Main image of article Why Haven't You Started Your Job Search?
The economy is improving and the unemployment rate in IT remains dramatically low—2.6 percent during 2014's third quarter, according to the U.S. Bureau of Labor Statistics. Developers, engineers and security specialists are in high demand. For tech professionals, it would seem like an ideal time to look for a new job. So why do some hesitate? The reasons vary, recruiters suggest. Of course, some people are happy where they are; but others who've kept their skills current, worked on cutting-edge projects and had a real business impact will sometimes stay in place, foregoing the opportunity to increase their salary and experience. No matter how favorable conditions seem, they can never quite get themselves to send out their résumé or even put out the word to their network. To find developer jobs, click here. In some cases, people trip themselves up in a quest for perfection, said Ben Hicks, a partner at search firm WinterWyman in Waltham, Mass. “Some people want everything perfect: the exact right company, location, pay, benefits, people on the team.” In other cases, they're forever revising their résumés, believing that one more draft will get that document to some optimal point. In still others, they’re waiting for the perfect time to make a move—after their next bonus comes through, or as soon as their current project is completed, or… The risks of falling into such patterns are evident. The most obvious is you'll remain at your current job, possibly long past the time when it would have been right to leave. And while the economy is gaining strength now, at some point fortunes will change and the candidate-driven job market will revert to one where employers have the advantage. This quasi-job search—where you’re perpetually thinking of moving, but not actively looking—can be distracting, Hicks points out. When people end up in a long, frustrating process, they can neglect things that are important in the here and now, such as their work, company and health.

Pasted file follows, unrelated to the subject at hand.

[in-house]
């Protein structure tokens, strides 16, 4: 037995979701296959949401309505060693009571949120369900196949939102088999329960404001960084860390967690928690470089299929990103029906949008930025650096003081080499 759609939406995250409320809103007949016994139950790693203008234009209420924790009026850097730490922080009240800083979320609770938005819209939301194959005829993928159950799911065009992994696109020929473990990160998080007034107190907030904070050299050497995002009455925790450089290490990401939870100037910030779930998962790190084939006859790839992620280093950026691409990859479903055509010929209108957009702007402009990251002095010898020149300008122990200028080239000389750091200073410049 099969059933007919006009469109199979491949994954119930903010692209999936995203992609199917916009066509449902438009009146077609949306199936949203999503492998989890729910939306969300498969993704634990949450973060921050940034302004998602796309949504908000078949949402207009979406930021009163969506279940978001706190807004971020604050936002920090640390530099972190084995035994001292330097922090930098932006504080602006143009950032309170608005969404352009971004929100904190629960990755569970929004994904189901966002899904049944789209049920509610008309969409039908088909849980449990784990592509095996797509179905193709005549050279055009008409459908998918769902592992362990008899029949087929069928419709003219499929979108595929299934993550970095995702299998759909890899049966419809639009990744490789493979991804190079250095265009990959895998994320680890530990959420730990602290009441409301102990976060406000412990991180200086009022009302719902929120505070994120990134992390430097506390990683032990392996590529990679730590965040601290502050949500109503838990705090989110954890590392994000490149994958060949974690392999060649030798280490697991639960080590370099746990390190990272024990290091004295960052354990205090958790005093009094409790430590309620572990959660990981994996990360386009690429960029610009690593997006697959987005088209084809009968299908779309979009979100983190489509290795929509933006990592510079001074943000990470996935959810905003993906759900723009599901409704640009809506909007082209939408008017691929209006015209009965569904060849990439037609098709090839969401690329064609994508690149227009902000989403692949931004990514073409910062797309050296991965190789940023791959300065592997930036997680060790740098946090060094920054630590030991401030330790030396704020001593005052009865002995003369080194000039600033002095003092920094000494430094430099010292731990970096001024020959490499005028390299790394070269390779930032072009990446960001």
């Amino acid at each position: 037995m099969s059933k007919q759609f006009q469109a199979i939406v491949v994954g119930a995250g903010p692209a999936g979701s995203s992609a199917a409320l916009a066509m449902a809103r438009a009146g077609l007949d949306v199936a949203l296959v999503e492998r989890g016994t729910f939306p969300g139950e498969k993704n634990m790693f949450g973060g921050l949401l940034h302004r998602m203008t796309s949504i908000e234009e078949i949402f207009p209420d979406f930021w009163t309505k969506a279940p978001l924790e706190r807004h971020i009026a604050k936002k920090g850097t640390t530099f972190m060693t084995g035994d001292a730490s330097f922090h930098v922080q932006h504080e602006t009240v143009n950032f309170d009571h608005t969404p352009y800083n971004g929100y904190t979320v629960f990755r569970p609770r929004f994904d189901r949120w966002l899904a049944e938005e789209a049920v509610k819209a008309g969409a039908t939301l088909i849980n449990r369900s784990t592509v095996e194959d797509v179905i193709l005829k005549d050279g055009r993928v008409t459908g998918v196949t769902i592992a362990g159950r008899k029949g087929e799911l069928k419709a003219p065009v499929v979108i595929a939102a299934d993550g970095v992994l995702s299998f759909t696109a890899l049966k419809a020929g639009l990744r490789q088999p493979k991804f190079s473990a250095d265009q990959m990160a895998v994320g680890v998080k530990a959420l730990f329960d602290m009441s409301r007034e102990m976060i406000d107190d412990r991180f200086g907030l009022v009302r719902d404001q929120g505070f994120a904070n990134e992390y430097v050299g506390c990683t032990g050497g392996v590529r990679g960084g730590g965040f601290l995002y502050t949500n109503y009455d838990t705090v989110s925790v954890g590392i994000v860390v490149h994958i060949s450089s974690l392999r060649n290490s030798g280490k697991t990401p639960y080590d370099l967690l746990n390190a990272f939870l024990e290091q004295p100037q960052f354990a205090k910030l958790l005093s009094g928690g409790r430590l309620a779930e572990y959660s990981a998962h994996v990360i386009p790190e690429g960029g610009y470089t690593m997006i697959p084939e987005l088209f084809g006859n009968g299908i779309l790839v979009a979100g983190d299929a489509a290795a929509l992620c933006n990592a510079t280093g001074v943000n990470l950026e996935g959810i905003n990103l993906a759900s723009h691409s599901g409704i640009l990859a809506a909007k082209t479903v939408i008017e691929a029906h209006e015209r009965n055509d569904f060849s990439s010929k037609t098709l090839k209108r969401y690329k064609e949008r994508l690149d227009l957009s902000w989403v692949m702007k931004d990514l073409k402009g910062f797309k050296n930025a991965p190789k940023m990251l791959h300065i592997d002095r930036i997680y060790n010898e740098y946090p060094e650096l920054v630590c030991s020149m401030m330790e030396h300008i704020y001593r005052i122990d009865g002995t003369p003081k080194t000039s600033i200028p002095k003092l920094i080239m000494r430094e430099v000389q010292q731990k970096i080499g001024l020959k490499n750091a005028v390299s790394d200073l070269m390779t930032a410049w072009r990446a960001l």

What to Do

Does any of the above sound familiar? If you want to make a move but seem to be stalled in your efforts...
  • Take a step back. Sometimes you need to pause and take an honest, self-reflective look at your situation. If you're convinced it's time for a move, but your résumé never seems quite right or no position looks like a good fit, ask yourself whether your expectations are realistic. Try to identify what parts of a job are the most important to you, and consider where you'd be comfortable compromising.
  • Think about your long-term goals. Are you clear about the type of position you're looking for and the kind of company you'd like to join? For example, if your heart's in the startup world and you're only looking at jobs with brand-name companies, that could explain why nothing's getting you excited. Be sure that you’re matching your job search to the career path you want to pursue.
  • Talk to someone. Maybe there's a colleague with whom you can sit down, or a career coach, or a recruiter you like. Whoever it is, sometimes it helps to have a conversation about where you want your career to go, as well as your near-term goals. Hicks believes this is another way to help you identify areas where you're comfortable compromising.
Job searches don't always have a clear start. “Most people don't wake up one day and decide they're going to look for a new position,” Hicks noted. “They dip a toe in the water.” As a result, many job seekers don't think through their objectives and compromises—even though they need to do just that. As Hicks points out, sometimes having that conversation with yourself can lead to the realization that you shouldn't change jobs: "Coming to the realization more quickly is better.” Doing so will save you from wasting time on a job search when you don't really want to make a move.

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